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How Lake Victoria Should Be Protected

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The East African Legislative Assembly wants the bloc member states and those in the Lake Victoria basin to jointly establish surveillance for safety, security, and rescue matters in the entire lake.

On Tuesday, the Committee on Agriculture, Tourism and Natural Resources (ATNR) presented a report on the On-Spot Assessment of the Lake Victoria Basin to the House by Hon. Mathias Kasamba 

This report also tasks the region to make every effort to safeguard LVBC’s mandate, by strengthening its capacity, inter alia through enhanced funding and provision of requisite human resources.    

The report avers that LVBC has achieved a number of achievements including preparation of the LVBC Bill, 2019; installation of 86 Aids to Navigation equipment in the Lake to ensure the safety of navigation and formulation of the Oil Spills and Toxic Chemicals Contingency Plan.

The Contingency Plan aims at guiding necessary actions to be taken, should an incident or accident, that spills toxic chemicals into Lake Victoria take place.

Through a partnership with the United Nations Environmental Programme (UNEP), the report adds, the Lake Victoria Basin received funds disbursed to 4 Partner States (Burundi, Rwanda, Uganda, and Tanzania) to support communities to adapt to Climate Change.

Under the Integrated Water Resources Management for Lake Victoria Basin program, the Federal Government of Germany and European Union, made available, excess of Euro 30 Million, to support High Priority Investment Project in Rwanda, Uganda, Tanzania and Kenya.

The project whose commencement started in 2020, saw a further boost with an additional allocation of EURO 10 Million to the kitty fund.

Hon Adam Kimbisa, called for serious investments in the Lake Basin by the EAC Partner States if the region was to develop economically, while Hon Fatuma Ndangiza, decried the heavy donor dependency at the Institution.

She further called for the immediate address of the legal instruments that currently challenge the legal existence of LVBC.

Hon Dr. Oburu Oginga reiterated staffing as critical in the efficient delivery of services at the Institution. On his part, Hon Pierre Celestin Rwigema and Hon Francoise Umuwukiza urged the EAC Council of Ministers to look for alternative mechanisms to fund LVBC and other EAC institutions.

Last Year (November 2020), EALA enacted the Lake Victoria Basin Commission 2020, providing a legal framework for the Lake Victoria Basin Commission (LVBC) to be an institution and corporate body of the Community.

Under the arrangement, the LVBC is expected to be responsible for among other duties, the coordination of stakeholder participation in the sustainable development of natural resources of the Lake Victoria basin, and the harmonization of policies, laws, regulations, and standards.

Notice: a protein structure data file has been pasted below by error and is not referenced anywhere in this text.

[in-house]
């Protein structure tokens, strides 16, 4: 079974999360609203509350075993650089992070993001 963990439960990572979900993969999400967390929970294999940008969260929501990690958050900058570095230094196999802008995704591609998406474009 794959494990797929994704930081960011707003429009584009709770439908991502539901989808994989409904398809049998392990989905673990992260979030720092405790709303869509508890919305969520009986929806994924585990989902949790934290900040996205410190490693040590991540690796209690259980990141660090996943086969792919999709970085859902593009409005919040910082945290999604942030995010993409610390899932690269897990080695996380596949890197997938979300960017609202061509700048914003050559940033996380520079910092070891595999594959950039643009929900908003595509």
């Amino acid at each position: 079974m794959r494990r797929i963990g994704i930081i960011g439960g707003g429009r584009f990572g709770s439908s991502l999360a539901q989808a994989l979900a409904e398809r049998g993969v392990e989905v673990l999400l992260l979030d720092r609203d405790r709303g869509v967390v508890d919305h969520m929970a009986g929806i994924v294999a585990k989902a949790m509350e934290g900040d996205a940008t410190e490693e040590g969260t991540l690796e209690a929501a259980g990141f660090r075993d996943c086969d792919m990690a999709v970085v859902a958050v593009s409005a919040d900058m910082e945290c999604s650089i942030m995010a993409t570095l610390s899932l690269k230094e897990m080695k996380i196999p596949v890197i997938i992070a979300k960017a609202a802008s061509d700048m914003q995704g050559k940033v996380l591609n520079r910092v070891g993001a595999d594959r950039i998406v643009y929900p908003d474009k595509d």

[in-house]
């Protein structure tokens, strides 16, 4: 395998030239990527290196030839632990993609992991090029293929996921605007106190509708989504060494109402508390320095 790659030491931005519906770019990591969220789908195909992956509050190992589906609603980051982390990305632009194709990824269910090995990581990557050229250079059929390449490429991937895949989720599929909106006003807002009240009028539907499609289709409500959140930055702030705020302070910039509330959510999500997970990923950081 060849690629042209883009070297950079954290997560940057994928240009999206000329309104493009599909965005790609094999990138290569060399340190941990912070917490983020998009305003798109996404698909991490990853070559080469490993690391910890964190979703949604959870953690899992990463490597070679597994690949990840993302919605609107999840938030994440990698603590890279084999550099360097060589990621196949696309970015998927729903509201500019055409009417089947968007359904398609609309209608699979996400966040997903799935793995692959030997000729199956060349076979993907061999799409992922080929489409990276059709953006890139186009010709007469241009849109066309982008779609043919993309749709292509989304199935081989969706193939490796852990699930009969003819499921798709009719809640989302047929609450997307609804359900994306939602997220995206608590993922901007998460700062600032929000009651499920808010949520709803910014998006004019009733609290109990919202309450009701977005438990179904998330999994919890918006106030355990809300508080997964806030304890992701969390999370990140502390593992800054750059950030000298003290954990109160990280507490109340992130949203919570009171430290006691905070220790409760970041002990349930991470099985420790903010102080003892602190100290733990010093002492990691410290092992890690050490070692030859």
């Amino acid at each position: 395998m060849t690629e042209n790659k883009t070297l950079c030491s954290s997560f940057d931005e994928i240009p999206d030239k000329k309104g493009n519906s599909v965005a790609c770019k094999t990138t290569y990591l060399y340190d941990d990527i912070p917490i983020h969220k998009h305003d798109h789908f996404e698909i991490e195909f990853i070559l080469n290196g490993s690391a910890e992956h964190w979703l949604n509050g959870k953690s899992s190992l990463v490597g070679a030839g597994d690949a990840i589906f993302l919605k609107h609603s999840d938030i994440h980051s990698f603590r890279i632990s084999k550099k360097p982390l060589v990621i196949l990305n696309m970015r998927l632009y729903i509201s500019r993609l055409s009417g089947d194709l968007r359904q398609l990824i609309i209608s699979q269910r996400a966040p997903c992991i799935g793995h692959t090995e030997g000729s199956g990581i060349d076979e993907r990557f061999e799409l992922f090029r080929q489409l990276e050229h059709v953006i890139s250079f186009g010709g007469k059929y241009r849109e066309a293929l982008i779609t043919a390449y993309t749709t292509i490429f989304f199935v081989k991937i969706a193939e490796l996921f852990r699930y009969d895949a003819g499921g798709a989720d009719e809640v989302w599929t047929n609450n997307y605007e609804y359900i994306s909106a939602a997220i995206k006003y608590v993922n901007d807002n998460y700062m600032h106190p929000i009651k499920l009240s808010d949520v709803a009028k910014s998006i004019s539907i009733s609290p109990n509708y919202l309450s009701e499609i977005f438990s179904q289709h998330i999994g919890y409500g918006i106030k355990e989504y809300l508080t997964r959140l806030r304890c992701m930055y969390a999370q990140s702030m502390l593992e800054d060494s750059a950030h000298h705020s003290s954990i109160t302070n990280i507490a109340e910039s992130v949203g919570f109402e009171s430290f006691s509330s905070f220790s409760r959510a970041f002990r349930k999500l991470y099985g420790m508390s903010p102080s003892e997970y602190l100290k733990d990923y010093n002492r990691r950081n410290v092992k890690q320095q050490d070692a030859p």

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Environment

DRC’s Conservation Chief Resigns From ICCN

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Reports reaching Taarifa confirm that Cosma Wilungula, Director General of the Congolese Institute for the Conservation of Nature (ICCN) temporarily suspended by his supervisory authority, has just resigned from his post.

In a correspondence which he addressed respectively to the President and to the Deputy Prime Minister in charge of Environment and Sustainable Development, Mr. Wilungula said his decision to resign was triggered by an unhealthy climate which has developed between him and his supervisers saying makes it impossible for him to serve his country.

“I note that by this unhealthy climate which is developing between this ministerial authority towards myself, I can no longer continue to serve my country in this post for the time being. That’s why, I personally judged to present my resignation to you as CEO of ICCN ”, he explained his decision.

Wilungula also returned to the accusations against him which earned him the preventive suspension.

“The serious breaches of regulatory duties and mismanagement are in no way justified because, in fact, during my mandate I have never been the subject of disciplinary action, let alone any disciplinary sanction whatsoever”, he noted.

In his letter of resignation, the director general still praises his sixteen years of management of this public establishment.

“I left the ICCN at the level where, despite sporadic state subsidies, but with the tireless support of partners, under my aegis, we achieved several records that there is no need for everything indicate here, but including the most recent for illustration, the electrification of a large part of the province of North Kivu, by the creation of four hydroelectric power stations and the removal of the Salonga National Park from the world heritage list in danger,” he said.

A few days ago, Eve Bazaiba, Deputy Prime Minister, Minister of the Environment and Sustainable Development, set up a joint commission to rule on the case of Cosma Wilungula, and later suspended him.

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Environment

Ecological Governance Boosts Fight Against Climate Change

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The Intergovernmental Panel on Climate Change Working Group I report, “Climate Change 2021: the Physical Science Basis”, which was released on Aug 9, is the most authoritative study on climate change, and will help improve global environmental governance and prompt countries to negotiate climate treaties.

The IPCC report is expected to be high on the agenda of the 26th United Nations Climate Change Conference to be held in Glasgow, Scotland, in October-November.

Compared with the previous IPCC reports, the latest one emphasises that many of the impacts of human activities on climate change are irreversible, indicating that the global fight against climate change needs to be strengthened to prevent further damage to the environment.